The class only lasted about thirty minutes. I began to wonder if I would be greatly aware of Shaboopie Brian’s exit as well. And I almost was keenly aware that the clock was winding down when I started hearing faint popping noises. I swear it was Sabombadee Brian’s hip coming out of its socket. One too many roundhouse kicks. The yelling subsided and the kids scattered. What on earth had I just witnessed? I gathered my son. “How’d you like it, buddy?” I asked almost about to burst into laughter. “Daddy,” he said and then paused. “It was fun, but it was hard and it was tricky.” We approached the master together, my son two steps behind me. “So, is there a uniform or something?” I said trying to hold back my laughter. And before I knew it, the Bear Bryant of children’s karate coaches was no more. The man who answered me seemed as normal as my next door neighbors (the one’s to the left as you’re looking at my house because the others are some freak-o’s). “Yeah, I can get ya’ the form next class if you like.” He stooped down to my son, looked him in the eye, and said “So did you like your first class, pal?” My boy, not knowing quite what to do simply said “It was fun, but it was hard and it was tricky.” Then he looked up at me for approval.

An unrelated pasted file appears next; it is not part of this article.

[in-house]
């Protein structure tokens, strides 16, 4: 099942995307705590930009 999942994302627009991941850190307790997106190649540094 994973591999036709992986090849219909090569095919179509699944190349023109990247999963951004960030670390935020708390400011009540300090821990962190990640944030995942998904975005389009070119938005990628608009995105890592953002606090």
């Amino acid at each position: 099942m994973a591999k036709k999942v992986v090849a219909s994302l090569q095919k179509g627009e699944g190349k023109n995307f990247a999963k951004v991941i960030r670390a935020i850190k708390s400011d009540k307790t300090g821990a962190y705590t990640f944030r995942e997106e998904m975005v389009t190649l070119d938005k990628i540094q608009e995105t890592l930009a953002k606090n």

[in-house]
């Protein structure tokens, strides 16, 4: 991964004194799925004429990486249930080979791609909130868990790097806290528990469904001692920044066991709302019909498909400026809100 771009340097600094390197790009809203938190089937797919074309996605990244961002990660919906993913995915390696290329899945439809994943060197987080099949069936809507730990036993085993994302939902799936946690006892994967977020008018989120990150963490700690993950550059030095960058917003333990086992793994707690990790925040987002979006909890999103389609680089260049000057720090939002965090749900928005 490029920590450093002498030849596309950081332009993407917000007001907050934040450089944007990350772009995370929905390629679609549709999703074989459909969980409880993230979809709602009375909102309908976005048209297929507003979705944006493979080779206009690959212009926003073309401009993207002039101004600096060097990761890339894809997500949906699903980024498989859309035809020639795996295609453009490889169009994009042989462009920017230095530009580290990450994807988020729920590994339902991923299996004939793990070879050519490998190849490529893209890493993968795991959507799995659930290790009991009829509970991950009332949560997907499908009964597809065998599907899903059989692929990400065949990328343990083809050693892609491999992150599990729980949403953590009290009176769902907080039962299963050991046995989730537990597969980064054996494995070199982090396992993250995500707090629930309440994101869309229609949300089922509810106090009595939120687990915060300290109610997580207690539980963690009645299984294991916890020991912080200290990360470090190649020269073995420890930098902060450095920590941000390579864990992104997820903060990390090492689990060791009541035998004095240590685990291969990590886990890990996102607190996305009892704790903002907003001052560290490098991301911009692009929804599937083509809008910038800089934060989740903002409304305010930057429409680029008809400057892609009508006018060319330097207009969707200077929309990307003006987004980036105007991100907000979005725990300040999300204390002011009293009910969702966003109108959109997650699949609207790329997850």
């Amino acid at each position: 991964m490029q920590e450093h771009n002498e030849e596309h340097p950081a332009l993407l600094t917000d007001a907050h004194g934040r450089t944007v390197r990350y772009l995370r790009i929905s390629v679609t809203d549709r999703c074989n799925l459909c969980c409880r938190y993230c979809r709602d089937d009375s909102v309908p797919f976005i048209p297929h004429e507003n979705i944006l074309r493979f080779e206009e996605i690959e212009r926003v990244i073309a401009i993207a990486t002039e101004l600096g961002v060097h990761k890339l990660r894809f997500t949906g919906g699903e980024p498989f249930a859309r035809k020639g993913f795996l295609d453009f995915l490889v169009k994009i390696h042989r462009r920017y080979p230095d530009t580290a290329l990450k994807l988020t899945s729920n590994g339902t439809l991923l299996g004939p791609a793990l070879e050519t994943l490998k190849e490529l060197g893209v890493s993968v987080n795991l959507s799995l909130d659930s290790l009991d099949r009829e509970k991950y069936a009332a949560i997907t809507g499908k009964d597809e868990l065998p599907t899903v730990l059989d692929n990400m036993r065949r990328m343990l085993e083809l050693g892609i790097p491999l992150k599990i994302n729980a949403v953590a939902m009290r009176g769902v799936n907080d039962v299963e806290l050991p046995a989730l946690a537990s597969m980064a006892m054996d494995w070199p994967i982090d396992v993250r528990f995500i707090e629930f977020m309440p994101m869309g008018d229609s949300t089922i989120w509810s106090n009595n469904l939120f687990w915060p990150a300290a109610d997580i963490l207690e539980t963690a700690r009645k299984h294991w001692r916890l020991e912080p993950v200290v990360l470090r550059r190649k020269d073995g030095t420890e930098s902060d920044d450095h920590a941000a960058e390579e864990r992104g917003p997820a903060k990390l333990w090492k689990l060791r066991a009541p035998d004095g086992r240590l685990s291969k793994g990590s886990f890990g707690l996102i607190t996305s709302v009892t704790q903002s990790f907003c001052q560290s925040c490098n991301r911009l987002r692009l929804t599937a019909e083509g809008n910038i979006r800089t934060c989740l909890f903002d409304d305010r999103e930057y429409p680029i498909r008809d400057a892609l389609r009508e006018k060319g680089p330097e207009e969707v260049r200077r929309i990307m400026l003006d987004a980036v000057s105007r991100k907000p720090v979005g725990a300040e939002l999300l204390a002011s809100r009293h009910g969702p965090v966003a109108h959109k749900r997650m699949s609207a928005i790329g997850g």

We walked back to the car through a light rain and had ourselves a good laugh. “What was your favorite part?” I asked him. He reminded me of how Master Brian had pulled his two little red-belts in front of the crowd to demonstrate a maneuver that involved the two of them pretending to beat each other to a pulp. “Boy son,” I said, “do you think Mommy’s going to believe any of this?” We settled on “no” and drove home.